U.S. Bankruptcy Judge Christopher S. Sontchi has held that absent specific language in a debtor-in-possession financing order, a carve-out for a fixed dollar amount for professional fees does not serve as a cap on the amount of fees to which a professional may be entitled.

Corporate Franchise Tax Bill Rivals Carney's Proposal

By Tom McParland |

A group of Democratic lawmakers is seeking a steep increase to Delaware's corporate franchise tax, in a bill seemingly at odds with a plan championed by Gov. John Carney in his first budget proposal.

Robert B. Little and Louis J. Matthews

Supreme Court Suggests Caution for MLPs in Conflicted Transactions

By Robert B. Little and Louis J. Matthews |

The Delaware Supreme Court recently reviewed the limited partnership agreement of a master limited partnership in the context of a conflicted transaction.

Bill O'Reilly.

Derivative Litigation Over O'Reilly Seen as Long Shot

By Tom McParland |

The reported $25 million parachute payment Bill O'Reilly received this week upon his ouster from Fox News in the wake of sexual assault allegations has generated plenty of headlines and public outcry. However, it was unlikely to expose the network's parent company to any significant liability from shareholder derivative suits, observers said on Friday.

Lewis H. Lazarus

Court Gives Great Weight to Pre-Merger Negotiations

By Lewis H. Lazarus |

Contract interpretation is a staple of litigation in the Delaware Court of Chancery. Disputes over the meaning of commercial contracts, foundational documents such as certificates of incorporation or bylaws or agreements governing alternative entities such as limited liability companies or limited partnerships require the court to interpret language in contracts. So too do merger, stock purchase or sale of asset agreements. With the expansion of jurisdiction under Section 111(a)(2) of the Delaware General Corporation Law (DGCL) in 2016, disputes over the interpretation of agreements arising out of stock purchase and asset sale agreements may be expected to increase the number of cases requiring the court to interpret parties' agreements. The recent case of Shareholder Representative Services v. Gilead Sciences, C. A. No. 10537-CB (March 15), illustrates the methodology the court uses to interpret a contract and provides a primer for litigants seeking guidance on how the Court of Chancery resolves contract disputes.

Barry M. Klayman and Mark E. Felger

Delaware's Anti-SLAPP Statute Limited to Land Use Disputes

By Barry M. Klayman and Mark E. Felger |

In a rare case involving resort to a Delaware statute's legislative history, Vice Chancellor J. Travis Laster held that Delaware's anti-SLAPP statute is to be construed narrowly so as to be applicable only to public petition and participation in land use proceedings, and is not a broad legal protection against defamation claims.

DuPont Delays Close of Merger With Dow, Amid Deal With FMC

By Tom McParland |

DuPont on Friday announced it would buy FMC Corp.'s health and nutrition business and sell its own crop protection unit to the company in order to win European approval for its merger with Dow ChemicalCo., delaying the closing of the blockbuster deal.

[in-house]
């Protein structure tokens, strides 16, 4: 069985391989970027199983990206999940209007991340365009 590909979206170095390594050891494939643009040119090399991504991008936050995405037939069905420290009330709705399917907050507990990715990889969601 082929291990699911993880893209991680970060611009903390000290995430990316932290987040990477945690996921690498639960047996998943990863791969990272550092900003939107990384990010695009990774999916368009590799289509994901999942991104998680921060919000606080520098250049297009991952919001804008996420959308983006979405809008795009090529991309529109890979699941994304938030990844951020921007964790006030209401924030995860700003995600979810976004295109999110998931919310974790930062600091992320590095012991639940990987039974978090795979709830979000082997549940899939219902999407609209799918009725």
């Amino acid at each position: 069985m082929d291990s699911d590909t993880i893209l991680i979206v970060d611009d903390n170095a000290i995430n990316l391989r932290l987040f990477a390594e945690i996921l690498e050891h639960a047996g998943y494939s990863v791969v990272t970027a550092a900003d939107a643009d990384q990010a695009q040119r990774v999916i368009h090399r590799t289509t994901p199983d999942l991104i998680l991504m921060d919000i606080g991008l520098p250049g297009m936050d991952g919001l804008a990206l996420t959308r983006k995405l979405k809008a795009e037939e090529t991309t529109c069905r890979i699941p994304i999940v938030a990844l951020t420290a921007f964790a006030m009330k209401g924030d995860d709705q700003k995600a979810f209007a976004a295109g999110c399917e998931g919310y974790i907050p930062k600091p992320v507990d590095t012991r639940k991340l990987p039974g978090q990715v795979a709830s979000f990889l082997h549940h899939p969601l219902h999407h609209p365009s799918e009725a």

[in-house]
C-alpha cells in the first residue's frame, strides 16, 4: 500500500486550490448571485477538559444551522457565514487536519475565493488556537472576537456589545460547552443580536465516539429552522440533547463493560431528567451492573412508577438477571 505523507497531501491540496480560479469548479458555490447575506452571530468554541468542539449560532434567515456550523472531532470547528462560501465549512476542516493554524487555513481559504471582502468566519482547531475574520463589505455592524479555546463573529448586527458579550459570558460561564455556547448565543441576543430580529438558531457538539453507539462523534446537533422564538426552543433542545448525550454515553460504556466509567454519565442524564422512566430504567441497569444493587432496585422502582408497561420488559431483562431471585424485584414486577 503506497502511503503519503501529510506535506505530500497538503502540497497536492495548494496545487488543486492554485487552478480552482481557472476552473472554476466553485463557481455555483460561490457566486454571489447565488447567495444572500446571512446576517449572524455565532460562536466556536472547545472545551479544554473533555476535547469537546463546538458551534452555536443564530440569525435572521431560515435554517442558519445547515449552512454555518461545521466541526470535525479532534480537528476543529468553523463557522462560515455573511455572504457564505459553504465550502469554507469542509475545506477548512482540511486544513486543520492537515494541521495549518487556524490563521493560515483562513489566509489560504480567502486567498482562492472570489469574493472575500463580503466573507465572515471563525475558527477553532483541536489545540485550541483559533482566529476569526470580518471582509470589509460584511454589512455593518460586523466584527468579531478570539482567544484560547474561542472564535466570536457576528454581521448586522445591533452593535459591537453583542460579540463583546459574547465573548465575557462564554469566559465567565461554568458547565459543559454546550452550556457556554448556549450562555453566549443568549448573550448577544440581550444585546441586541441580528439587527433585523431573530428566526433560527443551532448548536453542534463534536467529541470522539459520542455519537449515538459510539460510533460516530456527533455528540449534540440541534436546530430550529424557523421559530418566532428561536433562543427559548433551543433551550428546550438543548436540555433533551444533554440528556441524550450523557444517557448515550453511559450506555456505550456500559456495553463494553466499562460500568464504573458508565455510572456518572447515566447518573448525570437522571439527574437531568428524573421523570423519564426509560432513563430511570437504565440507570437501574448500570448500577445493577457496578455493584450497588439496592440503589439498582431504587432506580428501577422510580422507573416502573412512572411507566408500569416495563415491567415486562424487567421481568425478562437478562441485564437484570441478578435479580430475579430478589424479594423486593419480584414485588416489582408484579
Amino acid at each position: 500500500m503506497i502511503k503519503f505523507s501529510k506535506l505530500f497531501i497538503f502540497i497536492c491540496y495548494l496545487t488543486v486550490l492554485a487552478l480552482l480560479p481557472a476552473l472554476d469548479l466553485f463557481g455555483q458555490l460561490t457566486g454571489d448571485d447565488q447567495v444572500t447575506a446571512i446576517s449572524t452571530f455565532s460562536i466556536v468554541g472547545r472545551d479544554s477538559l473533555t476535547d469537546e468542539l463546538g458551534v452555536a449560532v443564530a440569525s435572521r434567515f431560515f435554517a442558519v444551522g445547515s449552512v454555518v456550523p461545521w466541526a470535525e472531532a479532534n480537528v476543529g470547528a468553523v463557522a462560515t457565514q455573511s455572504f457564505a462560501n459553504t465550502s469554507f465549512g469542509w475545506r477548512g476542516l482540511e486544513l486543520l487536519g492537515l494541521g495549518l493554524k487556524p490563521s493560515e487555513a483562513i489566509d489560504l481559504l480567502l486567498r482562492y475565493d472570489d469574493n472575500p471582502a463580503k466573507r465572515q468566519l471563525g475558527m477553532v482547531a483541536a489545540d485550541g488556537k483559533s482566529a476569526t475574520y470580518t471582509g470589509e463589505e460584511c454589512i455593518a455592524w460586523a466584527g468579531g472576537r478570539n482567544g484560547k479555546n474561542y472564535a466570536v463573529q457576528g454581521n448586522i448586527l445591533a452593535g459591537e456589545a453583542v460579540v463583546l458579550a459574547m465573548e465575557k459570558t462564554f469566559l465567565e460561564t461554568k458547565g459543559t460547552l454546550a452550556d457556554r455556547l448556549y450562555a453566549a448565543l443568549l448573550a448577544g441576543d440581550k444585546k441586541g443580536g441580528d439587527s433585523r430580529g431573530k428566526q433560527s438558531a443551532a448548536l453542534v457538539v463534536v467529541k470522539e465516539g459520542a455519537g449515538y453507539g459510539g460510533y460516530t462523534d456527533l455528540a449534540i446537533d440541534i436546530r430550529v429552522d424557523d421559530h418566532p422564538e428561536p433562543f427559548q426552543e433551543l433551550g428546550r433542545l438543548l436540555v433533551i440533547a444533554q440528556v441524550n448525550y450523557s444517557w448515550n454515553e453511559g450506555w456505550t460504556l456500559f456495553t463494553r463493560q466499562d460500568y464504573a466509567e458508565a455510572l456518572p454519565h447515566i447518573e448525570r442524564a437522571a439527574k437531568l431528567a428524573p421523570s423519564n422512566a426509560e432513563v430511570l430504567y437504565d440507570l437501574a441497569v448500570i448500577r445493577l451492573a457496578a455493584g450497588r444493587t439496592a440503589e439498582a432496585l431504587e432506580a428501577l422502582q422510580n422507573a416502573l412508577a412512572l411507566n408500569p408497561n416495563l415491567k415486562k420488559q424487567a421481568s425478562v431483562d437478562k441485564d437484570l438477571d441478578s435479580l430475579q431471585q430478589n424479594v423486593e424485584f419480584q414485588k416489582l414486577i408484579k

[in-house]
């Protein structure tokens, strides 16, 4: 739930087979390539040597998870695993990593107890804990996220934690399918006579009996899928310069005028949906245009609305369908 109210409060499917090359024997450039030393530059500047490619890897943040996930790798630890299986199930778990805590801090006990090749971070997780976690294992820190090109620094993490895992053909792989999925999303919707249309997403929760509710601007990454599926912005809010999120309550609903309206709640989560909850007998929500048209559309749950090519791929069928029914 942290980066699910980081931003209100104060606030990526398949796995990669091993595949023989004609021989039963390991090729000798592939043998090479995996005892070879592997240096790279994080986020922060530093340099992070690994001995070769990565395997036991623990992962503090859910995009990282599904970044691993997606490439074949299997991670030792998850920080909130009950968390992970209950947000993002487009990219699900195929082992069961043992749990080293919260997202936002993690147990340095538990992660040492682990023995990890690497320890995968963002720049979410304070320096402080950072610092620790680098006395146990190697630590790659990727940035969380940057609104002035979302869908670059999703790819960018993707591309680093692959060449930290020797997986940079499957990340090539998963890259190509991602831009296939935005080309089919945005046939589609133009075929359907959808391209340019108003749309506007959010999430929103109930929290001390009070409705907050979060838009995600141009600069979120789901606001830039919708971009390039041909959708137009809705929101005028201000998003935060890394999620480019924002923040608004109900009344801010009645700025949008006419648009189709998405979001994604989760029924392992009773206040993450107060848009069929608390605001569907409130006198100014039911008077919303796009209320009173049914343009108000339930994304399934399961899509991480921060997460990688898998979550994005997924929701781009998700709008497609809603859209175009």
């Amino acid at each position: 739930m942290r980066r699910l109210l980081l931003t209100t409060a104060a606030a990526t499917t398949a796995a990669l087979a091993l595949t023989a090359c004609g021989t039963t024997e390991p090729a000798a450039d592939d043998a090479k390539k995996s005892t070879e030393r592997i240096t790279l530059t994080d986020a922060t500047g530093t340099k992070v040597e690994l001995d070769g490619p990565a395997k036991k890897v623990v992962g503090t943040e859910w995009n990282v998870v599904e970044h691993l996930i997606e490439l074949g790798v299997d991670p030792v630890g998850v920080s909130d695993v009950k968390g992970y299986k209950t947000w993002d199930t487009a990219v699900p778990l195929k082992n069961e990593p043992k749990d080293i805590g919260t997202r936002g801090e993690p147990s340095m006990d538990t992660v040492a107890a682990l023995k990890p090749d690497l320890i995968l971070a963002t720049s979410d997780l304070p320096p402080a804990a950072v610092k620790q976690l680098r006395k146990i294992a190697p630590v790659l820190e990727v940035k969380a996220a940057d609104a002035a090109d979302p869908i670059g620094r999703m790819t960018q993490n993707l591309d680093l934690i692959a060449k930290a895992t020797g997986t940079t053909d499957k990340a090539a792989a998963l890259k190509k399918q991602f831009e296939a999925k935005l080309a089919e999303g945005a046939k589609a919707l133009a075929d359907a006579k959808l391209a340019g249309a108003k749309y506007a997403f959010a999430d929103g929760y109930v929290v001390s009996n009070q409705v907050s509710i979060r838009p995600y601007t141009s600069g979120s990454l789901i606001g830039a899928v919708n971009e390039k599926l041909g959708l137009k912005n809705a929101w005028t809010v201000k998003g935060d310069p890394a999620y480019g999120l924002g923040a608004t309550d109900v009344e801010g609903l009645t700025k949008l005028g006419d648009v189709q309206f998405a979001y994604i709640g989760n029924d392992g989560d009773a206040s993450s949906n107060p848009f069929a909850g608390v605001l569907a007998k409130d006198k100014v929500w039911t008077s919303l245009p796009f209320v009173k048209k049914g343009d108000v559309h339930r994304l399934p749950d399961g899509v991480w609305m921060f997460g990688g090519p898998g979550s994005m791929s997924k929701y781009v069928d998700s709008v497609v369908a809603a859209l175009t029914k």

Nova Presses Challenge to $2.5M Fee Award to Dow Chemical

By Tom McParland |

A lawyer for Nova Chemicals Corp. on Thursday asked the U.S. Court of Appeals for the Federal Circuit to undo a $2.5 million award of attorney fees to Dow Chemical Co., its opponent in a long-running patent dispute, which the Canadian plastics and chemicals firm had accused of perpetrating fraud against the court.

Barry M. Klayman and Mark E. Felger

Tribal Sovereign Immunity of Casinos in Preference Actions

By Barry M. Klayman and Mark E. Felger |

In a recent opinion, U.S. Bankruptcy Judge Christopher Sontchi of the District of Delaware addressed the interesting issue of the applicability and scope of the sovereign immunity of Indian tribes in the context of preference actions brought by a Chapter 11 trustee.

Slights Green Lights Shareholder Suit That Alleged Board Conflict in Sale

By Tom McParland |

The Delaware Court of Chancery has allowed a former Saba Software Inc. stockholder to proceed with claims that the company rushed into a conflicted sale amid a regulatory crackdown, finding the director defendants were not entitled to the business-judgment deference, even though investors voted to approve the deal.

Judge Tosses Derivative Suit Over 'Excessive' Director Compensation

By Tom McParland |

The Delaware Court of Chancery has dismissed a derivative suit accusing Investors Bancorp Inc. directors of giving themselves a "grossly excessive" compensation hike following the firm's mutual-to-stock public offering.

What to Consider When a US Public Company Acquires a Non-US Company

By By Jennifer V. Audeh and Corey R. Brown |

When it's time to sell a company, there are many financial and legal steps a target should consider regarding a merger or acquisition

Court Rules That Professional Fees May Not Be Capped by Standard Carve-Out Provisions

By John C. Tishler and Tyler N. Layne |

Secured creditors and debtor-in-possession (DIP) lenders that rely on standard carve-out provisions to limit the impact of bankruptcy professional fees on their collateral would be well-advised to take notice of a U.S. Bankruptcy Court decision from earlier this year.

Andre Bouchard, Chancellor of the Chancery Court of Delaware.

Hearing Is Set for Motion to Resolve TransPerfect Conflict

By Tom McParland |

A last-minute bid to break a crippling corporate deadlock at TransPerfect Global Inc. and perhaps avoid a court-ordered sale of the profitable translation-services company may have new life, after Delaware Court of Chancery Chancellor Andre G. Bouchard on Monday called a hearing to decide whether a forced sale should move forward.

Former Cypress CEO Sues Company Over Conflicts, Disclosures

By Tom McParland |

The founder and former chief executive of Cypress Semiconductor Corp. is suing the company's board of directors for allegedly misleading investors ahead of a shareholder meeting.